Printable Version of Topic

Click here to view this topic in its original format

Unmanned _ Chit Chat _ question about camera orientations on spacecraft

Posted by: ncc1701d Apr 6 2017, 06:35 PM

when spacecraft orbit the planets and take photos or take sensor readings do the cameras or sensors ever move or rotate independantly of the rotation of the spacecraft?
or is the whole spacecraft always rotated/oriented for the best shots because the cameras and sensors are always mounted firmly to spacecraft with no independant rotational capablities?

Posted by: Explorer1 Apr 6 2017, 08:36 PM

Some older missions (Voyagers 1 and 2, Galileo) had scan platforms with isntruments mounted on them that 'aimed' at the object, but the mechanical complexity of them led to a gradual phasing out. Cassini, New Horizons, etc turn the whole spacecraft to aim instruments. Some like Juno spin constantly, with instruments pointing outward and sweeping across the target to get their measurements.

More info in this thread from a decade (!) ago:

Posted by: djellison Apr 6 2017, 09:47 PM

Further to that - there are some special cases. CRISM on MRO has a single axis gimbal, as does CaSSIS on ExoMars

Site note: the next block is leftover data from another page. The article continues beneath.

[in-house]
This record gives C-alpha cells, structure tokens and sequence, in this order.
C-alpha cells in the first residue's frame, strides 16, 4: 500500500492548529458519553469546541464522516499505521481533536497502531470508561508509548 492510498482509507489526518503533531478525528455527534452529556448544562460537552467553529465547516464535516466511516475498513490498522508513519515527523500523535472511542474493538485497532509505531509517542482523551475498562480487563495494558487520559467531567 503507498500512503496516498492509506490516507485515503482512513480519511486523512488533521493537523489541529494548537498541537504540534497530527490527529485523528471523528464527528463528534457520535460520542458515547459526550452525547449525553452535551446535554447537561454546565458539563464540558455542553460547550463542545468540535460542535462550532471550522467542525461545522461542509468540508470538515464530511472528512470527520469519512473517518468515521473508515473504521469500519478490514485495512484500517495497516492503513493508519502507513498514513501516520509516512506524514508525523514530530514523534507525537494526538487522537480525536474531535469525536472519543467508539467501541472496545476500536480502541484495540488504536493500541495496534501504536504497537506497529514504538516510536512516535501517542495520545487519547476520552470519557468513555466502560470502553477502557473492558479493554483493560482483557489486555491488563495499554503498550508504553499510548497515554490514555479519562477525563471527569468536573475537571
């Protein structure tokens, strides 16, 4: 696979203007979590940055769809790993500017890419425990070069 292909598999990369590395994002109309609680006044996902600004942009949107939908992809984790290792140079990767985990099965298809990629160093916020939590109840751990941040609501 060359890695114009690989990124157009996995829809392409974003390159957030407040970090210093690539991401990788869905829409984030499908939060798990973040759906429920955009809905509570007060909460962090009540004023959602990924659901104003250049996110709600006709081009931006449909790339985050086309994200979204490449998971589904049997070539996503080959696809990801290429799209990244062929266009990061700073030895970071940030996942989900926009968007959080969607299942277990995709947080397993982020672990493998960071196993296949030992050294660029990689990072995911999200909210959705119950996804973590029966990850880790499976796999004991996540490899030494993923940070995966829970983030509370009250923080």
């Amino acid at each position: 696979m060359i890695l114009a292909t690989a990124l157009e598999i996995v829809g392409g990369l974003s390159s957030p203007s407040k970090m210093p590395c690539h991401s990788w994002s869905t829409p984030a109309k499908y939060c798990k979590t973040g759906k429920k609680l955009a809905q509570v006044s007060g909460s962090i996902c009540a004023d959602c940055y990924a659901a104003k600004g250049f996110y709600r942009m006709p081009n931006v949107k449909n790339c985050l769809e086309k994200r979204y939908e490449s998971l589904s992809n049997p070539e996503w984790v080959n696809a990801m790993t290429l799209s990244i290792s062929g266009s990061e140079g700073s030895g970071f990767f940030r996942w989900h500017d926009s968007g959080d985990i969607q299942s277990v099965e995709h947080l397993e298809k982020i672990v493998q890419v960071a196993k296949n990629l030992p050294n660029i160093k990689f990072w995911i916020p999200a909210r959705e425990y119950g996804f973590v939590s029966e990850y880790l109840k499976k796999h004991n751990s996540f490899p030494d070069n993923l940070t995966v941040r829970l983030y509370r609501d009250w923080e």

Posted by: tasp Apr 6 2017, 11:13 PM

Galileo had a scan platform and spun and despun sections of the craft. Really interesting and challenging from an engineering stand point.

Posted by: ncc1701d Apr 7 2017, 06:31 AM

thanks everyone!

Posted by: nprev Apr 7 2017, 07:05 AM

Many thanks to the members who very kindly answered this question.

I would like to remind everyone, and especially new members/infrequent posters, to review the Rules and Guidelines (on the top left section of the menu bar), especially rule 2.3, before starting a thread to ask a question. The odds are very good that the answer is already somewhere on the Forum--as Explorer1 showed--or can be found via Google or other search engines.

This thread is now closed.

Powered by Invision Power Board (
© Invision Power Services (